Army, Fire, Po­lice and then Dad

Kapi-Mana News - - FRONT PAGE - VIR­GINIA FAL­LON

One of New Zealand’s new­est cops has al­ready been an army medic and a fire­fighter, but his most im­por­tant role will start any day now and it doesn’t re­quire a new uni­form.

Some­time be­tween grad­u­at­ing at the top of his class and start­ing work as a Porirua con­sta­ble, Joseph Kon­lech­ner will be­come a first time dad.

‘‘I’m pretty ner­vous to be hon­est. It’s re­ally pretty scary.’’

Win­ning the award for be­ing the top stu­dent was a sur­prise for Kon­lech­ner, but he wasn’t the first in his fam­ily to achieve the hon­our. His sis­ter Es­ther took out the award three years ago.

‘‘I was to­tally awed by her achievements and I was quite happy to fol­low in her foot­steps. She came to watch me grad­u­ate, which was amaz­ing.’’

The grad­u­a­tion was the fi­nale of four months train­ing at the po­lice col­lege in Porirua and Kon­lech­ner spent all that time away from his wife Sa­man­tha.

‘‘That was the hard­est part of the train­ing, be­ing away from her. She’s amaz­ing and I couldn’t have done it with­out her sup­port.’’

The top new cop joined the New Zealand Army at 17 and rec­om­mended the ex­pe­ri­ence to all young peo­ple.

‘‘It’s def­i­nitely some­thing good for any­one who isn’t sure what they want to do. It teaches you a great work ethic and looks re­ally good on your CV.’’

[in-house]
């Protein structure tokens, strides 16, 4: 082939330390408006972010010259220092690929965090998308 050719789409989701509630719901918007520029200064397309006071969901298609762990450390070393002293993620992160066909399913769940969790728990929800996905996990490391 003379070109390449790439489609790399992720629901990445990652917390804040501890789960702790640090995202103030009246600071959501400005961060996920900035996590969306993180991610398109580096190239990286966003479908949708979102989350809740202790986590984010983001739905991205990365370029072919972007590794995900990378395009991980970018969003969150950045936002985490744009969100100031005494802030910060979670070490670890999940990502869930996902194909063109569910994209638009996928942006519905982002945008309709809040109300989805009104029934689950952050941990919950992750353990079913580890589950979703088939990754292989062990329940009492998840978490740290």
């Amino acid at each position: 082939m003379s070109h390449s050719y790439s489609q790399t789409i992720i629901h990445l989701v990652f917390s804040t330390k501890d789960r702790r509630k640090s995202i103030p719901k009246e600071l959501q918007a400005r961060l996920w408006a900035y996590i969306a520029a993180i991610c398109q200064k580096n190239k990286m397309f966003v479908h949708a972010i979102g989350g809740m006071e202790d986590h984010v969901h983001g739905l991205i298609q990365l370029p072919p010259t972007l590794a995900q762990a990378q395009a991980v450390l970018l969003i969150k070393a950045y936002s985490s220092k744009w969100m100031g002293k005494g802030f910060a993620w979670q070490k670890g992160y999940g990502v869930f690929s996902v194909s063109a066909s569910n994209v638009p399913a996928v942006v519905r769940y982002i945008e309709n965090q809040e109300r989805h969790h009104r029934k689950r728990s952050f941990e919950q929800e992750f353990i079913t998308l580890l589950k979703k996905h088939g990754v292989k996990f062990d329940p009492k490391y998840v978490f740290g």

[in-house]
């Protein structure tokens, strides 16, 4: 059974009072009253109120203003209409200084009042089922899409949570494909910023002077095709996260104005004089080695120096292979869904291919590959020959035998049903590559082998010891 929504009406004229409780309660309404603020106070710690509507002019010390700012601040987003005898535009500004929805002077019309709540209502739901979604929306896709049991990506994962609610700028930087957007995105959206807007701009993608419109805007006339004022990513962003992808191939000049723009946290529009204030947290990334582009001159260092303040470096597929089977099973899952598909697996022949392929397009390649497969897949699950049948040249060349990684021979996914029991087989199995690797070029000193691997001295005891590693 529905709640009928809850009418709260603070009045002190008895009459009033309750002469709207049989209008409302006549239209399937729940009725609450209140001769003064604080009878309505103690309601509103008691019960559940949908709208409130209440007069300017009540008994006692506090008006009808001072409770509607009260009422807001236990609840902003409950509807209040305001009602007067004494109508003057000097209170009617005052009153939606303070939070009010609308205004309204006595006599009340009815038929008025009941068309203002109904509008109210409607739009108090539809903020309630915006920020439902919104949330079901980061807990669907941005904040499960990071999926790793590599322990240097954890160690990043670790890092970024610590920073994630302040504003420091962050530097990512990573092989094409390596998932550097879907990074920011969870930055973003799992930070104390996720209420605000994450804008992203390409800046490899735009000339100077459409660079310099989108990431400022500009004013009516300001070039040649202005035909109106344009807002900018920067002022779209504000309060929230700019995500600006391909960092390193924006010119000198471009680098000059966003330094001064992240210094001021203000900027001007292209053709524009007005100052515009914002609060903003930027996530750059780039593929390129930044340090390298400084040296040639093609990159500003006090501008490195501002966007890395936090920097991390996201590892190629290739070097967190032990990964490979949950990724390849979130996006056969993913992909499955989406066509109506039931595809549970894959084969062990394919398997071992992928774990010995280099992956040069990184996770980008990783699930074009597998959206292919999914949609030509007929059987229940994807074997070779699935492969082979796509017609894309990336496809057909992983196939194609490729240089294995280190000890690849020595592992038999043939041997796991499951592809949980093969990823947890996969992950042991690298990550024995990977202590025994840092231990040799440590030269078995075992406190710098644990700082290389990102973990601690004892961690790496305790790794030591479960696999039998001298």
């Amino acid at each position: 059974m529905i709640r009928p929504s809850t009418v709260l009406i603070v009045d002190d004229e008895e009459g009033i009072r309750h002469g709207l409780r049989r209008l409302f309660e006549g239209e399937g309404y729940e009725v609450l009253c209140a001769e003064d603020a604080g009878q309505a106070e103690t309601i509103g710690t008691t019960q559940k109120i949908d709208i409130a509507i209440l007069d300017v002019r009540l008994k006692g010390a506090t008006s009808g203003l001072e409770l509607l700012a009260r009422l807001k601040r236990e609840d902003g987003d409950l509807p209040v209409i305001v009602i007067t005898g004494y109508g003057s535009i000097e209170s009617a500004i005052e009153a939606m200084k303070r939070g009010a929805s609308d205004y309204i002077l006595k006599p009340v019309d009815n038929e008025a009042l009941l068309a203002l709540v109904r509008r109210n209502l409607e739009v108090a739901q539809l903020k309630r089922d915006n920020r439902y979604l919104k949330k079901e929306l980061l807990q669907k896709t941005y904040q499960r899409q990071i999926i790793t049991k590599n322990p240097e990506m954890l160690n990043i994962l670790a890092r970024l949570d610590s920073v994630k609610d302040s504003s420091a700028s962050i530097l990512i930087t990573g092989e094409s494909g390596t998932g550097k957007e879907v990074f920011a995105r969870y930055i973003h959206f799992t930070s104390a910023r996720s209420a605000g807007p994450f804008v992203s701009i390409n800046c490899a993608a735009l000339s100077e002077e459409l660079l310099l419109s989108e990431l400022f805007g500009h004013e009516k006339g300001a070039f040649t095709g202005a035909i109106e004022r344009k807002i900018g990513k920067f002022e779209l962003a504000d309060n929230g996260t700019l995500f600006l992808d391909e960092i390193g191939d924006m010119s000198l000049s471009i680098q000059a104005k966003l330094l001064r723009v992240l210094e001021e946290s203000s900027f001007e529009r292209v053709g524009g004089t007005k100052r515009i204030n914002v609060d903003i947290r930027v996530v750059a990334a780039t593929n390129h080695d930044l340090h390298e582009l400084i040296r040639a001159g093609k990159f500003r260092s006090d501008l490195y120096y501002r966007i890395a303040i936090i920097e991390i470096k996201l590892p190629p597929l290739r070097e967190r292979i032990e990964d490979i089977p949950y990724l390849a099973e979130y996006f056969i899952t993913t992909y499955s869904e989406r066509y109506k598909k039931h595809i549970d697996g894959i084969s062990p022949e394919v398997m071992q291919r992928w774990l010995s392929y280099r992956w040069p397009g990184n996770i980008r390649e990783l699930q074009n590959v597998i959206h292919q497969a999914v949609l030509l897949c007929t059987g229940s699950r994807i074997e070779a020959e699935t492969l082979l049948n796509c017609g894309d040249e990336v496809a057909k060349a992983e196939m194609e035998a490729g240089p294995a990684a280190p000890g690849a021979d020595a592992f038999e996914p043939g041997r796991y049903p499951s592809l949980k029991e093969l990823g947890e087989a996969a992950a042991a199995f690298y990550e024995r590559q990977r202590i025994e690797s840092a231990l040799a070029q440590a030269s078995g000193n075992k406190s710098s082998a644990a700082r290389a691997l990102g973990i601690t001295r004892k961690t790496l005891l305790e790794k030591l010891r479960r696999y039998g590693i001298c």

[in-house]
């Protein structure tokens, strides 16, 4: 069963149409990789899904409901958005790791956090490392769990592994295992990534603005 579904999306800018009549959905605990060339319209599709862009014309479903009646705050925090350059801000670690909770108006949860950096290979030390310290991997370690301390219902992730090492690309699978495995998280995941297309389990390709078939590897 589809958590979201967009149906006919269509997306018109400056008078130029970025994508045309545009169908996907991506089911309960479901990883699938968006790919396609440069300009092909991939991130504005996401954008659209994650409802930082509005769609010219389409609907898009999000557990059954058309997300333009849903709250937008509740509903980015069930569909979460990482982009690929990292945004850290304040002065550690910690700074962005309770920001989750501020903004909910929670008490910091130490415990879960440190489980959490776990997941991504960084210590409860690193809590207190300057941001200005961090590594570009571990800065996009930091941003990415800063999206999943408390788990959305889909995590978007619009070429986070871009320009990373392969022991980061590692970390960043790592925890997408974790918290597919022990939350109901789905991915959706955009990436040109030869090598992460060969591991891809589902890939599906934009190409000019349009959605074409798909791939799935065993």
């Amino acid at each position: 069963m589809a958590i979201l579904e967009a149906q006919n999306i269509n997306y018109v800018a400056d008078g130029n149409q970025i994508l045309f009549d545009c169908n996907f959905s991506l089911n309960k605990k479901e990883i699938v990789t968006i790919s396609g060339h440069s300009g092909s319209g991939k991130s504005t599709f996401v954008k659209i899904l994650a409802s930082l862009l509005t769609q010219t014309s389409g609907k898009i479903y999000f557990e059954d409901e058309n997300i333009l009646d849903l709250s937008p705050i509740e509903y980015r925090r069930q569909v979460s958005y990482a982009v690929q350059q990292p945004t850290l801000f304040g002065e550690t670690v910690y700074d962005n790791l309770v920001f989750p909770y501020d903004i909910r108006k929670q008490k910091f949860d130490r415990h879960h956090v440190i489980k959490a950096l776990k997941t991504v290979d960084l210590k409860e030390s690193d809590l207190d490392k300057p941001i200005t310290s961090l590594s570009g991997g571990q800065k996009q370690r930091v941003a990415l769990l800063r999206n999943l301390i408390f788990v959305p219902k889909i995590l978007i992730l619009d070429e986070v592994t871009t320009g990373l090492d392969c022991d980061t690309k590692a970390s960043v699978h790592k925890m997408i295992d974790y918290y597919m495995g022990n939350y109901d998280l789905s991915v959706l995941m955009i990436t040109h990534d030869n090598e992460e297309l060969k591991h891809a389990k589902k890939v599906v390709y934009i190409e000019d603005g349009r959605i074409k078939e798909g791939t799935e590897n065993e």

He spent seven years as an army medic and was de­ployed to Pa­pua New Guinea as part of a multi­na­tional hu­man­i­tar­ian op­er­a­tion.

‘‘My first role was triage at mass aid sta­tions, pro­vid­ing much needed med­i­cal care. My sec­ond role was con­struct­ing small build­ings in re­mote vil­lages.

‘‘To this day help­ing those peo­ple was one of the most re­ward­ing things I have done.’’

Af­ter he met Sa­man­tha, an am­bu­lance of­fi­cer, he left army life and spent 31⁄ years with the fire ser­vice, which he loved.

‘‘They’re based on re­spon­sive re­ac­tion, but I’m re­ally keen on pre­ven­tion, which is why I joined the cops.

‘‘You go to a car crash and see the af­ter­math, but I’m look­ing for­ward to work­ing with the com­mu­nity to stop these things be­fore they hap­pen.’’

A big part of the train­ing he re­ceived at the col­lege was based on pre­ven­tion.

‘‘We were con­stantly told to think about the ‘one more’ prin­ci­ple, es­pe­cially when it comes to deal­ing with fam­ily vi­o­lence.

‘‘We’re taught that af­ter you re­spond and af­ter you have done all the things you have to do, you need to think of the one more thing you can to do help those peo­ple.’’

The train­ing course was tough, but he had made some great mates.

Joseph Kon­lech­ner is fol­low­ing in sis­ter Es­ther’s foot­steps by grad­u­at­ing top of his wing from Po­lice Col­lege.

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